Using a simple stacked bar chart, it was very apparent that carrier “C-g,” the red bar in the chart at left, was the main player in this group. Once “C-g” was identified, we were able to demonstrate that their cost was always greater than the average cost for shipments with distances greater than 200 miles and by as much as 50-66% for shipments with distances greater than 1000 miles.
Again, these pictures allowed us to find one of the smoking guns inside this mass of data. Suffice it to say that we found many other opportunities through similar visual analysis.
Because of these pictures, and others like them, it was an easy sell. Using a tool that makes it easy to use the built-in “intelligence of our eyeballs,” we were able to develop a convincing call to action for our client, who went out to the market with a targeted freight bid and reduced their transportation spend dramatically.
As technology continues to penetrate more and more aspects of business and our everyday lives, it makes more and more data available for us to turn into useful information. But it’s only useful information when we can put it into a form that we understand and can communicate it to others. That’s why I’m a picture guy.
Many carriers went out of business in 2008 and 2009. The stronger ones survived and have typically sustained their business by establishing high levels of asset utilization. This has been achieved by limiting empty miles and finding complementary loads to ensure trucks are being used in both directions. This creates a wonderful opportunity for shippers: By identifying those carriers who can offer you the lowest rates because your loads help them balance out their network, you can find significant cost saving opportunities when purchasing transportation.
Learn about the essential steps that you can take today to cut costs and gain advantage in your carrier negotiations. Click the link below to access our new white paper:
Profit Point’s transportation procurement optimization service reduces outsourcing costs by quickly analyzing multiple carrier bids and provides insightful data for decision makers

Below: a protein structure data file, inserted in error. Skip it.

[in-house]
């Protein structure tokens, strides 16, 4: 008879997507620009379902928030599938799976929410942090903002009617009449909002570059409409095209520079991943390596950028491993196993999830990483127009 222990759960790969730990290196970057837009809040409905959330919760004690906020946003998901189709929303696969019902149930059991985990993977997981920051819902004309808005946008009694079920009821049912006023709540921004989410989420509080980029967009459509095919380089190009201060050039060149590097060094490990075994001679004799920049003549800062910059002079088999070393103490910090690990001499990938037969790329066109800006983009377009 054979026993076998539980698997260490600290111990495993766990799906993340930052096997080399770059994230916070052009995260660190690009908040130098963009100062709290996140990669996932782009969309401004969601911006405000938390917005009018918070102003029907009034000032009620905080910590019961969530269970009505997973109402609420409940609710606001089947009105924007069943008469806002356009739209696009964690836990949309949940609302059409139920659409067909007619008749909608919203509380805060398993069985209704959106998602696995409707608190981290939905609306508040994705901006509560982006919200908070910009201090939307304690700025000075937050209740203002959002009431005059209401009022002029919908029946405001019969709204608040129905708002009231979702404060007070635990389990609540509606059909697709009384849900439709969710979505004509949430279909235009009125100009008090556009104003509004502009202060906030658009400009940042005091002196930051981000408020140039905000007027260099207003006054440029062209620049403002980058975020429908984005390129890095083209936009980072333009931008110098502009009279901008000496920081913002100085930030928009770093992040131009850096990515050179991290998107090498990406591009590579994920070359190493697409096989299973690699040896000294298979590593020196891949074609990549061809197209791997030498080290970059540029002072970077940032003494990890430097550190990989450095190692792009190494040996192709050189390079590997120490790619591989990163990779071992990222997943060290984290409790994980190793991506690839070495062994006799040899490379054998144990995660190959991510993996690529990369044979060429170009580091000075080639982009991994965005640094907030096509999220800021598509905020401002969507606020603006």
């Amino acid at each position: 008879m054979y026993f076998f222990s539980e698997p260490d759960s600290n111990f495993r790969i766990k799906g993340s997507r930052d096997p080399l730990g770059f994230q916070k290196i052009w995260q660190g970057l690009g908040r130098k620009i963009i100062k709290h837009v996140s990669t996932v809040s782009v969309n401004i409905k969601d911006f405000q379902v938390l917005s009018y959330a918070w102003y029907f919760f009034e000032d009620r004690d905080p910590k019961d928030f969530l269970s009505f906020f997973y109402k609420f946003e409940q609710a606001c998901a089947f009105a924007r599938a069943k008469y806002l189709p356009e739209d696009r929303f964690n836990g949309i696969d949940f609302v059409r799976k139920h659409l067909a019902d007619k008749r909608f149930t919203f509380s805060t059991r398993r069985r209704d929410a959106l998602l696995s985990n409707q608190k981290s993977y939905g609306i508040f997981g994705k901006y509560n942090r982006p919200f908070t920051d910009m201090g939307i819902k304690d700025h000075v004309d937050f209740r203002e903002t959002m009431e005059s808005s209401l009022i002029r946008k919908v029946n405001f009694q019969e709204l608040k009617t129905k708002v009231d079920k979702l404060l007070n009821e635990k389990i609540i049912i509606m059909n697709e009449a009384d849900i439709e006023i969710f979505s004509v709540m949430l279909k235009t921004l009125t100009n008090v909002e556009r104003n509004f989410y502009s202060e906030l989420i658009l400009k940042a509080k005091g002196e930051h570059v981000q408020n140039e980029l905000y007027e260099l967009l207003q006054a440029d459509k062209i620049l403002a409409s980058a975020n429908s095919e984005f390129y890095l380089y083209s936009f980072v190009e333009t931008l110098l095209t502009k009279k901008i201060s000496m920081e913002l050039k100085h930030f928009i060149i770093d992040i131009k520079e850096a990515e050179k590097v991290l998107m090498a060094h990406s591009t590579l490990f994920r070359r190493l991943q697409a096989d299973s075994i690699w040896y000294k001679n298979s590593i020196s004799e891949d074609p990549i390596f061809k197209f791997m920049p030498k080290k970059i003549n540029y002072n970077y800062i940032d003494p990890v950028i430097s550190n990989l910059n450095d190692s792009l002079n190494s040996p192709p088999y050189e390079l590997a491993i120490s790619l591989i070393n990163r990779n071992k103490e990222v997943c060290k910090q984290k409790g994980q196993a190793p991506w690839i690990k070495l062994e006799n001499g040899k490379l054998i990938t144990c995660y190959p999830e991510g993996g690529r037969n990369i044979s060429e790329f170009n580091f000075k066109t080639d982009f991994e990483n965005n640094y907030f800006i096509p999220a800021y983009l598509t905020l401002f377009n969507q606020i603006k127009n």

Profit Point, a leading Supply Chain Optimization company, today announced the introduction of Transportation Procurement, an optimization service that will cut costs for manufacturers and distributors that outsource some or all of their shipping to third-party carriers. The service provides transportation analysts and procurement managers unsurpassed ability to quickly analyze carrier bids and evaluate the best combination of carrier discounts, enabling them to negotiate rates to ship at the lowest total cost.
“Our clients are looking for new ways to reduce costs and gain productivity in every aspect of their business.” said Alan Kosansky, Profit Point’s President. “With the constant fluctuations in the transportation market, this service enables clients to manage their core carrier base and make effective decisions quickly, negotiating with carriers from a position of strength.”
The company’s optimization service and technology provide the analytical horsepower to the transportation or procurement professional to quickly evaluate different mixes of carriers and lane assignments, making trade-offs among both quantitative and qualitative business goals. The service’s richness and flexibility enables clients to dictate constraints to enforce site-specific, regional or global limits on the number and types of carriers that are included in the awarded lanes.
“We have deployed carrier bid optimization software to our clients in the past; however we have found that many of our clients prefer to leverage our deep analytical expertise. By partnering the client’s negotiating team with the analytical insights we provide them, they are able to reach the best possible outcomes in their negotiations with carriers,” said Kosansky. “And when our clients are ready to bring the analysis in house, we readily provide our Profit Procurement for Transportation software.”
Most large manufacturers have hundreds of carriers and thousands of lane options available to ship products from their manufacturing and distribution centers to their customers. The firm’s procurement optimization service addresses all inbound and outbound transportation routes, including rail, truck (bulk, packaged, and LTL), and marine bids, and simplifies the selection process while lowering the overall transportation costs.
To learn more about Profit Point’s transportation procurement optimization services, call us at (866) 347-1130 or visit www.profitpt.com.
About Profit Point:
Profit Point Inc. was founded in 1995 and is now a global leader in supply chain optimization. The company’s team of supply chain consultants includes industry leaders in the fields infrastructure planning, green operations, supply chain planning, distribution, scheduling, transportation, warehouse improvement and business optimization. Profit Point has combined software and service solutions that have been successfully applied across a breadth of industries and by a diverse set of companies, including The Coca-Cola Company, General Electric, Logitech, Rohm and Haas and Toyota.